The CDC Could Make a Major Change to How It Classifies Coronavirus

It may sound good, but this change makes coronavirus no less dangerous.

Coronavirus has made international news for months, but there could soon be an important change in how we talk about it. That's because the Centers for Disease Control (CDC) has suggested that our current health crisis is on the verge of being downgraded from qualifying as an "epidemic."

The news was featured as part of the CDC's "Key Updates for Week 27" of the coronavirus epidemic. As reasoning for the possible change, they cited the "decrease in overall percentage of respiratory specimens testing positive for SARS-CoV-2," along with a decrease in deaths over the pas week. "Mortality attributed to COVID-19 decreased compared to last week and is currently at the epidemic threshold," the report stated.

However, there are some serious caveats to the possibility of downgrading. The CDC was quick to point out that while it could be downgraded if rates continued to drop, the organization expected rates of infection and death to increase over the following week. Week 27 happened to end with July 4th weekend, a disruption that "could impact both testing and reporting," and give a false sense that things are improving.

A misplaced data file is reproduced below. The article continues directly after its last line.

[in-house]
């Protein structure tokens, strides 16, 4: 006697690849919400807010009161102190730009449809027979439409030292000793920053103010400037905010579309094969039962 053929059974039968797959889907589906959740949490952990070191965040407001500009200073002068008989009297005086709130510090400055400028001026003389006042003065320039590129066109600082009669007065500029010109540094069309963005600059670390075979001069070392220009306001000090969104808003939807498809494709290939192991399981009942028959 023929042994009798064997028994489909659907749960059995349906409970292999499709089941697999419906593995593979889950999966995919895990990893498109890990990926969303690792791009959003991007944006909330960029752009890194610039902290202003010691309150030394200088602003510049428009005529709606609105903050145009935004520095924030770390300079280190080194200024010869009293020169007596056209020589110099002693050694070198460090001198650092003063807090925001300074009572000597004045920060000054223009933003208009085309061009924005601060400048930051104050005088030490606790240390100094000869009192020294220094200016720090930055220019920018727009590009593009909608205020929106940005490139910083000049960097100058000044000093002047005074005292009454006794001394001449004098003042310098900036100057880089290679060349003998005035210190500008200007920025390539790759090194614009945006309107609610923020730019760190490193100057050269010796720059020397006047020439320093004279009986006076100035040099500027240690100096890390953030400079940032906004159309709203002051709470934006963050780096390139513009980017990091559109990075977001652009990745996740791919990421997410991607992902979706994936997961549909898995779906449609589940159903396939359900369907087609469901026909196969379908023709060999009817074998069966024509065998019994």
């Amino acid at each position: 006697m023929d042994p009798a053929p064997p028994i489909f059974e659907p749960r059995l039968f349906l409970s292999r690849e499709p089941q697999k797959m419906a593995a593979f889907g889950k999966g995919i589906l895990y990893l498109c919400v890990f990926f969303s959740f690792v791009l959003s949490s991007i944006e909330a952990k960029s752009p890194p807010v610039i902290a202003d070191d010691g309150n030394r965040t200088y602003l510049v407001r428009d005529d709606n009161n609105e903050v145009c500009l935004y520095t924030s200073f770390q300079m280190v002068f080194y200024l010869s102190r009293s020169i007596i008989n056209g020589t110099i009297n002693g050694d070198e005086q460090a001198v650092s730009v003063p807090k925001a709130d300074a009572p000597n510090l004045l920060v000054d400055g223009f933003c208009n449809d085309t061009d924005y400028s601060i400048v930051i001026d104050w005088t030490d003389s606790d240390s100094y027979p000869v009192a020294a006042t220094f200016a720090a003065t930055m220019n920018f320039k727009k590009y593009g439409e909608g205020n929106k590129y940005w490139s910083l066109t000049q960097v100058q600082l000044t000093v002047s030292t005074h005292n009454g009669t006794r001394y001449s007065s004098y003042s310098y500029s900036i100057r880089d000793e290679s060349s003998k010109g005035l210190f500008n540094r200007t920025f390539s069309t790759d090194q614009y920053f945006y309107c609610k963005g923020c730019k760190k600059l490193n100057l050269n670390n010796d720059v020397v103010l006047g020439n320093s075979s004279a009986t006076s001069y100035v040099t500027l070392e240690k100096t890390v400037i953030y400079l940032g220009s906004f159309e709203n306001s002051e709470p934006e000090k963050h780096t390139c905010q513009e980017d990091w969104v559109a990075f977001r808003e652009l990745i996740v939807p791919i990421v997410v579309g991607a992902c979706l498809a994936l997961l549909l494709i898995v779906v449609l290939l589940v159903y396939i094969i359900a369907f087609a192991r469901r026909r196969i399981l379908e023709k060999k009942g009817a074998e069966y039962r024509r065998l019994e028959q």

In fact, many health authorities warned that Fourth of July celebrations could send infection rates soaring and cause new spikes around the country. Given that the virus can incubate for up to two weeks within the body before presenting with symptoms, it's possible that the consequences for our cookouts and holiday gatherings still lay ahead.

Importantly, even if the CDC does downgrade its classification of the virus, the fact remains that our nation's new cases are rising at an alarming rate. This week, we broke yet another record for highest single day case count: The New York Times reported a surge of over 68,000 new American cases in just one day.

So, regardless of how we classify it, we need to take coronavirus seriously. It's up to us to flatten the curve and save lives that are still very much in danger. And find out why you should take proper precautions, even if you're feeling healthy: Even Without COVID Symptoms You Can Infect This Many People, CDC Says.

Lauren Gray
Lauren Gray is a New York-based writer, editor, and consultant. Read more
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